Business execs tell Malloy that workers lack skills
WESTPORT -- Business leaders complained to Gov. Dannel P. Malloy on Monday that Connecticut's workforce lacks many of the engineering skills they need to make it in the 21st century economy.
They said that new college graduates are easily lured to Manhattan, even though housing costs are higher and the salaries are comparable.
The governor promised that tax breaks for training will be a central part of the legislative agenda Wednesday when the General Assembly meets in a special session focused on job creation. He said the state's education system has been slow to realize what modern corporations need.
"We need to refocus beyond the point of being supportive of liberal arts degrees," Malloy said in response to a question from Rama Sudhakar, vice president of marketing and communications at Fairfield University.
"I don't think there's a bad engineering degree," Malloy said. "I think a liberal arts degree is a wonderful thing, but we have to insert additional exposure to what you're going to do. We want the broadest minds possible."
He said that the University of Connecticut should consider opening a department of bioscience.
"I think universities that are particularly hot in an urban environment are those that can promise an internship opportunity," Malloy said. "That's an innovation that needs to be more broadly applied. I think to the extent that the companies in this room can offer that opportunity on a no-pay, low-pay or big-pay basis, (the companies) will be better for it."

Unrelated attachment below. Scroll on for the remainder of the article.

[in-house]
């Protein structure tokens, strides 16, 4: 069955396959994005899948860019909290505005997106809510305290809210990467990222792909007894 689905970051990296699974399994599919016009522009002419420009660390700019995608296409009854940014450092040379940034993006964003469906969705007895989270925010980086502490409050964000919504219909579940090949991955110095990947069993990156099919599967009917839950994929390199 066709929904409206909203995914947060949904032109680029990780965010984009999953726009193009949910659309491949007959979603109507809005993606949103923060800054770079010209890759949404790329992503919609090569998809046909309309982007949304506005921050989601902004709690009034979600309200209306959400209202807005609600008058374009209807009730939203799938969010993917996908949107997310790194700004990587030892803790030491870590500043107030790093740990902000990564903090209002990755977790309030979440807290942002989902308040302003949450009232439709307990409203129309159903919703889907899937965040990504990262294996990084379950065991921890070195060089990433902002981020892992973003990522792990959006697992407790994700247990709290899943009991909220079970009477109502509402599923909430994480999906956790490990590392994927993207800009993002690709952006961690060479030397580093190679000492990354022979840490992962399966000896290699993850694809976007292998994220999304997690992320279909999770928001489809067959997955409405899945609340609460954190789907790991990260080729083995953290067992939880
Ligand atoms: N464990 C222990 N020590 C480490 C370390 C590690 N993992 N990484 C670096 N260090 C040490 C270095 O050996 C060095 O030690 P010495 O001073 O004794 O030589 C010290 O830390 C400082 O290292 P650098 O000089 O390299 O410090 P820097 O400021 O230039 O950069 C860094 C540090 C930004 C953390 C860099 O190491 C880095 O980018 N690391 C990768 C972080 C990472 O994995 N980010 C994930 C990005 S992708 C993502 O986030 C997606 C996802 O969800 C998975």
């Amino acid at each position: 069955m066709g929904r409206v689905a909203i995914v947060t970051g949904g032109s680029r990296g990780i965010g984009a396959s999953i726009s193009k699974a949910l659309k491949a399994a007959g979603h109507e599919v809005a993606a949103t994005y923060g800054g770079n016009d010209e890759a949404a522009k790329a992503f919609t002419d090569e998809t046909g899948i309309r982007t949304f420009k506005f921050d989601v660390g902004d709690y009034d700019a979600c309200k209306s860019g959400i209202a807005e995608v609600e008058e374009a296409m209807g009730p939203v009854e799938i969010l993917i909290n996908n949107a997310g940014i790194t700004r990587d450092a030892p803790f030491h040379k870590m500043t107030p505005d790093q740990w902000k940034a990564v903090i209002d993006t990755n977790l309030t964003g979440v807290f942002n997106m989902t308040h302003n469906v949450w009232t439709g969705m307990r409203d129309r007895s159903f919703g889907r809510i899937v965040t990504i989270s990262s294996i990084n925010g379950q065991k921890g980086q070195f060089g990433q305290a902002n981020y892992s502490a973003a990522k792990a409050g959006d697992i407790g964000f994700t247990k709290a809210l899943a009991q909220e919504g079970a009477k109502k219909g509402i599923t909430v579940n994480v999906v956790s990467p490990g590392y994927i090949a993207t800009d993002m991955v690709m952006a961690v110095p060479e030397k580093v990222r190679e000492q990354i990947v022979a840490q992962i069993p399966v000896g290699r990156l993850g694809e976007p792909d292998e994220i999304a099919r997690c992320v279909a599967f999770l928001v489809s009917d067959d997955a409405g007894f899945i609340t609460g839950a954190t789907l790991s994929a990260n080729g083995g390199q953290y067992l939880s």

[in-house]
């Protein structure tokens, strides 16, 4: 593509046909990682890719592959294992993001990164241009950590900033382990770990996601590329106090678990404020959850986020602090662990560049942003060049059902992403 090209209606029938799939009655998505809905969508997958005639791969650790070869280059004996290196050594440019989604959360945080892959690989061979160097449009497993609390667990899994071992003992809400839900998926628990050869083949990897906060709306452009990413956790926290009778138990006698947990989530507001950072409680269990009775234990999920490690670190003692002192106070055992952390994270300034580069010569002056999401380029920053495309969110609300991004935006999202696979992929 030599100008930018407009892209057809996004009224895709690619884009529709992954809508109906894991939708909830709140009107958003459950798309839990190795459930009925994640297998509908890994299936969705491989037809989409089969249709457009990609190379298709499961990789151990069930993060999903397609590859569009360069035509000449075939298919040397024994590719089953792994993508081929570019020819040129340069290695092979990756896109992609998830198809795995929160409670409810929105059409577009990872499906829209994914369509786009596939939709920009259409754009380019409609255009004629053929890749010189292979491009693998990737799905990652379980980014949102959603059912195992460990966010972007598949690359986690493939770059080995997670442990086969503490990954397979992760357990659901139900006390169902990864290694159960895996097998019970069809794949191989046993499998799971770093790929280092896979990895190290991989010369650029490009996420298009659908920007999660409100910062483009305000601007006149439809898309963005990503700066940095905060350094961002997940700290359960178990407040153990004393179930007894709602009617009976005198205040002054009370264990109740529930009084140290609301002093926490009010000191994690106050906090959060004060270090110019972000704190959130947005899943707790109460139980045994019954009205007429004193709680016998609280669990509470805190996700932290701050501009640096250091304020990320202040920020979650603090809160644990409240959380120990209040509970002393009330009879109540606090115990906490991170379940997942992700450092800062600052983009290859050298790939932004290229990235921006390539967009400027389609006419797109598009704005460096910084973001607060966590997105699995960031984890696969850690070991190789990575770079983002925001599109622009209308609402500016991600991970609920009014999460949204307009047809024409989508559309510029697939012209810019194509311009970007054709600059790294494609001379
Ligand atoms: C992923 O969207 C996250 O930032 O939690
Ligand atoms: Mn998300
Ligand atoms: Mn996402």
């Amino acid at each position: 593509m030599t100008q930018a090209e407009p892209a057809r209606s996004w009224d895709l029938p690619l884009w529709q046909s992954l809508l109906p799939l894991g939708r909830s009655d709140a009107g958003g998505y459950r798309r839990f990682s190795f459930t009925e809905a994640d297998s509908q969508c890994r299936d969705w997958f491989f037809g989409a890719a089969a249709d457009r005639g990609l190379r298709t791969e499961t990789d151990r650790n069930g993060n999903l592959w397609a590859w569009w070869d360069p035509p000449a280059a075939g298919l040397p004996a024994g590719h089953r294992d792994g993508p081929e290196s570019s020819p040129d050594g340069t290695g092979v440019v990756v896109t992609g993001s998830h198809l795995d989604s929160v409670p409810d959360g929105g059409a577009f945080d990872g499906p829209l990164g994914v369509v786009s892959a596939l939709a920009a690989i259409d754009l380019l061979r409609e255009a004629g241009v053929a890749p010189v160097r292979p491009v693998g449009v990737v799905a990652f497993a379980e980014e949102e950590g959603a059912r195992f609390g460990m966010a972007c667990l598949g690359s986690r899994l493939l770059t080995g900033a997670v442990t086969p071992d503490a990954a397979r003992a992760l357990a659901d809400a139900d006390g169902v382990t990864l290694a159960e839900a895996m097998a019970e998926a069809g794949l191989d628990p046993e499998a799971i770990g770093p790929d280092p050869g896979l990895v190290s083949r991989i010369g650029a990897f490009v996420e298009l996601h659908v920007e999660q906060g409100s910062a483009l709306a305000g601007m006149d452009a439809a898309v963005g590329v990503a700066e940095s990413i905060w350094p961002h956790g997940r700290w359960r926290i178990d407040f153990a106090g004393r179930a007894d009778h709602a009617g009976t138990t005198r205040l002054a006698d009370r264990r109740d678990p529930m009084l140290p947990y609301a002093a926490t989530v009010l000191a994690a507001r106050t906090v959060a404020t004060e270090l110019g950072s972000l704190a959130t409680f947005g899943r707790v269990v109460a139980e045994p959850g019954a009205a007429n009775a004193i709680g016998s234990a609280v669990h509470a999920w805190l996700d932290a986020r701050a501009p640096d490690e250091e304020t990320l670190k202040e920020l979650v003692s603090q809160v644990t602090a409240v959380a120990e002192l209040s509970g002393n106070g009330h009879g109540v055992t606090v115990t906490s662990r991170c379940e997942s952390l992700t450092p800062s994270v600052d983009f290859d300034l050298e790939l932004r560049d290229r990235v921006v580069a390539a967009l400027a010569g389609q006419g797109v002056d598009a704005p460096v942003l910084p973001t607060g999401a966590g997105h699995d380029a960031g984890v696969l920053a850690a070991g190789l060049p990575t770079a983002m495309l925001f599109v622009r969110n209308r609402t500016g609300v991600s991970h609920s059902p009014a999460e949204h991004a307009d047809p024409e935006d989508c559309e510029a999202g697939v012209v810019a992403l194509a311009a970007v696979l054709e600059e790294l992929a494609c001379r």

Lucy Baney, president and CEO of Access Technologies Group Inc., a provider of electronic learning tools, said that when she advertises for workers Connecticut residents do not have the experience to compete.
"It's a lack of specific skills," she said.
During an hour-long meeting with about two dozen executives gathering in the headquarters of the Terex Corp., Malloy said that the state is poised to make a $516 million investment in tax breaks on Wednesday.
Eric Cohen, senior vice president and general counsel for Terex, which manufactures heavy equipment, said, "Aside from selling our own equipment, building infrastructure in Connecticut is critical for long-term development and job growth. Getting around the state is so difficult."
Officials from law firms, banks, Sikorsky Aircraft, Nestle Waters, Pitney Bowes, Taylor Design, PFK O'Connor Davies and other corporations attended the session with the governor in a forum sponsored by the Business Council of Fairfield County.